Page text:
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Fannie Mae tightens lending rules

The mortgage finance giant will require higher minimum credit scores and reduce the overall debt load that borrowers can carry.

November 26, 2009|By Dina ElBoghdady

Fannie Mae, the giant mortgage finance company that helps shape lending guidelines, plans next month to raise minimum credit score requirements and limit the amount of overall debt that borrowers can carry relative to their incomes.

The changes are the latest in a series of crackdowns by the mortgage industry and could surprise some prospective home buyers.

The industry is tightening loose lending standards that led to the mortgage meltdown and the subsequent economic crisis. But the fear is that if the industry becomes too restrictive, it will freeze out too many borrowers and impede an economic recovery.

Already, lending by U.S. banks plunged by 2.8% in the third quarter, the largest drop since at least 1984, according to federal data released this week.

Some of that retrenchment is fostered by Washington-based Fannie Mae and McLean, Va.-based Freddie Mac, which don't buy loans that do not meet their rules, meaning lenders have to abide by their guidelines or else lose a key source of financing.

Starting Dec. 12, the automated system that Fannie Mae uses to approve loans will reject borrowers who have at least a 20% down payment but whose credit scores fall below 620 out of 850. Previously, the cutoff was 580.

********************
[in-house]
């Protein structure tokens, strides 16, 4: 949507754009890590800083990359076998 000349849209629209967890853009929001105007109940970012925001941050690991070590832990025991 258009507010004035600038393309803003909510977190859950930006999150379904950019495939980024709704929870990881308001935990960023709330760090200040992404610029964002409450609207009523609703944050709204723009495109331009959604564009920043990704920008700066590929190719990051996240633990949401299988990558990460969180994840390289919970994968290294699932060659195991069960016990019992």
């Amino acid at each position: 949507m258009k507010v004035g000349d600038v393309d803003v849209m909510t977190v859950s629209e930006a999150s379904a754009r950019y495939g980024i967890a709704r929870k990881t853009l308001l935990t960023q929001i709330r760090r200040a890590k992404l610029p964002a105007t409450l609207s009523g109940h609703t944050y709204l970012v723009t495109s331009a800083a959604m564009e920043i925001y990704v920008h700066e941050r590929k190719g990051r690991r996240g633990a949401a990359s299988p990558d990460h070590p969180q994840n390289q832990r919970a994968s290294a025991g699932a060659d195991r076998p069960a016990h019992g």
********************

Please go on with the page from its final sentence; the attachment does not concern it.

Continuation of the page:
Also, for borrowers with a 20% down payment, no more than 45% of their gross monthly income can go toward paying debts.

Fannie declined to disclose the previous threshold, except to say that it was higher. The company will raise the level to 50% in cases with "strong compensating factors."

Brian Faith, a Fannie Mae spokesman, said these limits reflect the company's recent experience. Loans to people with credit scores below 620 fell seriously behind at a rate approximately nine times higher than other loans purchased in the same period, Faith said.

Loans taken out by borrowers with lots of debt also suffer higher levels of serious delinquency, he said.

"It's not enough to help borrowers buy a home -- we must also ensure that they can stay in the home over the long term," Faith said in a statement.

Several lenders have imposed tougher restrictions on their own. Others have changed their rules in anticipation of the new guidelines.

And several said the new rules were not necessarily a bad idea. "But you will have people get caught up in the net," said Bob Walters, chief economist at Quicken Loans, an online lender.

ElBoghdady writes for the Washington Post.

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